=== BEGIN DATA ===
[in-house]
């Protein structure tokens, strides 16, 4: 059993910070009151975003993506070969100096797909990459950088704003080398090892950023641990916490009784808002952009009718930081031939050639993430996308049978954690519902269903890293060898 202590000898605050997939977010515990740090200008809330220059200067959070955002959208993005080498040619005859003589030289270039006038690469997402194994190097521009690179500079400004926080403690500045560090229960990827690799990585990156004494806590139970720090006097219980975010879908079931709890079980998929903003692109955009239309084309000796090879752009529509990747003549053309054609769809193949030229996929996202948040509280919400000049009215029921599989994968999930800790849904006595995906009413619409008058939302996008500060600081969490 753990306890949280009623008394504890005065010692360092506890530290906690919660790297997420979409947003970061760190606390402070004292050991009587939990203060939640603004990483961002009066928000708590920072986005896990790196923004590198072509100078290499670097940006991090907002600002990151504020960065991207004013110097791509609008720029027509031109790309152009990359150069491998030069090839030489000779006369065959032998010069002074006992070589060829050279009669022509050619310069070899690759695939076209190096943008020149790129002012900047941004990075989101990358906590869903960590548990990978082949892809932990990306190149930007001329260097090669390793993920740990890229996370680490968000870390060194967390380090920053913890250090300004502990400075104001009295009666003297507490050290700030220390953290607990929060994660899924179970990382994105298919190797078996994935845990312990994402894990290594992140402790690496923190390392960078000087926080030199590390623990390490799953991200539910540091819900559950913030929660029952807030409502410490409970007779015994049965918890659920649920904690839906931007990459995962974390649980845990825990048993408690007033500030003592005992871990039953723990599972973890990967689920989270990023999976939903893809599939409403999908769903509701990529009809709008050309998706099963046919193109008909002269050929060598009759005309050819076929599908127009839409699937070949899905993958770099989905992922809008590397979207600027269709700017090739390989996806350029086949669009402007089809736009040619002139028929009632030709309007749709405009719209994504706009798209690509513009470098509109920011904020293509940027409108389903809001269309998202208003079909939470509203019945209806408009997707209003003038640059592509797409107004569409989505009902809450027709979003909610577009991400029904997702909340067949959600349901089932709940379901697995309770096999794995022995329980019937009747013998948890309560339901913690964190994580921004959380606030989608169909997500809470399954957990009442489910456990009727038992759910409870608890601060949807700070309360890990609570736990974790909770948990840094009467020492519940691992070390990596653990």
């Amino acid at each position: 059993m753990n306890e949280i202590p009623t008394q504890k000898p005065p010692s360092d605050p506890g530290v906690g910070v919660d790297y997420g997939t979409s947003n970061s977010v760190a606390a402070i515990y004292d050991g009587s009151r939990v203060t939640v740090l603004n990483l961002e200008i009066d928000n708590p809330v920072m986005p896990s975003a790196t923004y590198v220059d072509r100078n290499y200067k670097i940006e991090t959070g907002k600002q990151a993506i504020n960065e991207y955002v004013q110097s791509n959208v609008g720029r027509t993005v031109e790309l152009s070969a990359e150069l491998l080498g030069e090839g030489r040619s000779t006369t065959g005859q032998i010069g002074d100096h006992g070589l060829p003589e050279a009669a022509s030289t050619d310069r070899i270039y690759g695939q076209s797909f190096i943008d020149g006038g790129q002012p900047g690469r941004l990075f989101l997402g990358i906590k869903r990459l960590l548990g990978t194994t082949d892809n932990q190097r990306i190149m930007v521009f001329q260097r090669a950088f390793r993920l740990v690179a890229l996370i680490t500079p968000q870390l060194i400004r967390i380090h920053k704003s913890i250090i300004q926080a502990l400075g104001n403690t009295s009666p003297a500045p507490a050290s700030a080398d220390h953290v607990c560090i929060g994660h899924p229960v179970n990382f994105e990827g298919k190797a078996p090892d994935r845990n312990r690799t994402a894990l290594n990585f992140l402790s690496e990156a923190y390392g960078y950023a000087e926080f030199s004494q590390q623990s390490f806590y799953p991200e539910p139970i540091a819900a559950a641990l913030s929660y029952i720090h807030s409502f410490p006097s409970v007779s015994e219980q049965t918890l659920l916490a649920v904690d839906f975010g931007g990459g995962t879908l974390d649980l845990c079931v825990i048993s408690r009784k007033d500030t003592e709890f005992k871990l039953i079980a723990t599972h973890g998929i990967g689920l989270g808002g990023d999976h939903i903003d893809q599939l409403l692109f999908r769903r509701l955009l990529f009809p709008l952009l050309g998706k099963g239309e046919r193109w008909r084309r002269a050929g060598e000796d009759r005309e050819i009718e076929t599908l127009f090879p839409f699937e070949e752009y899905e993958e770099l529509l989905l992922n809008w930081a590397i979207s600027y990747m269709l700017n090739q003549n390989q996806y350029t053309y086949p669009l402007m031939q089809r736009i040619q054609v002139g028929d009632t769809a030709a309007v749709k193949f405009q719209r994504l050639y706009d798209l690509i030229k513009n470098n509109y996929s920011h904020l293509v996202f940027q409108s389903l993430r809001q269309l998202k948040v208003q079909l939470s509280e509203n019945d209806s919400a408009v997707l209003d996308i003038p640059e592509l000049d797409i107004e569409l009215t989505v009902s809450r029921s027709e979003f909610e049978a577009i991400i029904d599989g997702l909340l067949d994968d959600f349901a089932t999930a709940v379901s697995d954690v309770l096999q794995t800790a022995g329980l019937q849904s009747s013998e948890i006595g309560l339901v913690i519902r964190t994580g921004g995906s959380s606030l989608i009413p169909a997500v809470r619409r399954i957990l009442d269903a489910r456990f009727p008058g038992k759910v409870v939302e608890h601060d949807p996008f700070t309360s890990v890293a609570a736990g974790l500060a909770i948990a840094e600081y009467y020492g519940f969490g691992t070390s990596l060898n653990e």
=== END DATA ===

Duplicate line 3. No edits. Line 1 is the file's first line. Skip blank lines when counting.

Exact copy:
């Amino acid at each position: 059993m753990n306890e949280i202590p009623t008394q504890k000898p005065p010692s360092d605050p506890g530290v906690g910070v919660d790297y997420g997939t979409s947003n970061s977010v760190a606390a402070i515990y004292d050991g009587s009151r939990v203060t939640v740090l603004n990483l961002e200008i009066d928000n708590p809330v920072m986005p896990s975003a790196t923004y590198v220059d072509r100078n290499y200067k670097i940006e991090t959070g907002k600002q990151a993506i504020n960065e991207y955002v004013q110097s791509n959208v609008g720029r027509t993005v031109e790309l152009s070969a990359e150069l491998l080498g030069e090839g030489r040619s000779t006369t065959g005859q032998i010069g002074d100096h006992g070589l060829p003589e050279a009669a022509s030289t050619d310069r070899i270039y690759g695939q076209s797909f190096i943008d020149g006038g790129q002012p900047g690469r941004l990075f989101l997402g990358i906590k869903r990459l960590l548990g990978t194994t082949d892809n932990q190097r990306i190149m930007v521009f001329q260097r090669a950088f390793r993920l740990v690179a890229l996370i680490t500079p968000q870390l060194i400004r967390i380090h920053k704003s913890i250090i300004q926080a502990l400075g104001n403690t009295s009666p003297a500045p507490a050290s700030a080398d220390h953290v607990c560090i929060g994660h899924p229960v179970n990382f994105e990827g298919k190797a078996p090892d994935r845990n312990r690799t994402a894990l290594n990585f992140l402790s690496e990156a923190y390392g960078y950023a000087e926080f030199s004494q590390q623990s390490f806590y799953p991200e539910p139970i540091a819900a559950a641990l913030s929660y029952i720090h807030s409502f410490p006097s409970v007779s015994e219980q049965t918890l659920l916490a649920v904690d839906f975010g931007g990459g995962t879908l974390d649980l845990c079931v825990i048993s408690r009784k007033d500030t003592e709890f005992k871990l039953i079980a723990t599972h973890g998929i990967g689920l989270g808002g990023d999976h939903i903003d893809q599939l409403l692109f999908r769903r509701l955009l990529f009809p709008l952009l050309g998706k099963g239309e046919r193109w008909r084309r002269a050929g060598e000796d009759r005309e050819i009718e076929t599908l127009f090879p839409f699937e070949e752009y899905e993958e770099l529509l989905l992922n809008w930081a590397i979207s600027y990747m269709l700017n090739q003549n390989q996806y350029t053309y086949p669009l402007m031939q089809r736009i040619q054609v002139g028929d009632t769809a030709a309007v749709k193949f405009q719209r994504l050639y706009d798209l690509i030229k513009n470098n509109y996929s920011h904020l293509v996202f940027q409108s389903l993430r809001q269309l998202k948040v208003q079909l939470s509280e509203n019945d209806s919400a408009v997707l209003d996308i003038p640059e592509l000049d797409i107004e569409l009215t989505v009902s809450r029921s027709e979003f909610e049978a577009i991400i029904d599989g997702l909340l067949d994968d959600f349901a089932t999930a709940v379901s697995d954690v309770l096999q794995t800790a022995g329980l019937q849904s009747s013998e948890i006595g309560l339901v913690i519902r964190t994580g921004g995906s959380s606030l989608i009413p169909a997500v809470r619409r399954i957990l009442d269903a489910r456990f009727p008058g038992k759910v409870v939302e608890h601060d949807p996008f700070t309360s890990v890293a609570a736990g974790l500060a909770i948990a840094e600081y009467y020492g519940f969490g691992t070390s990596l060898n653990e």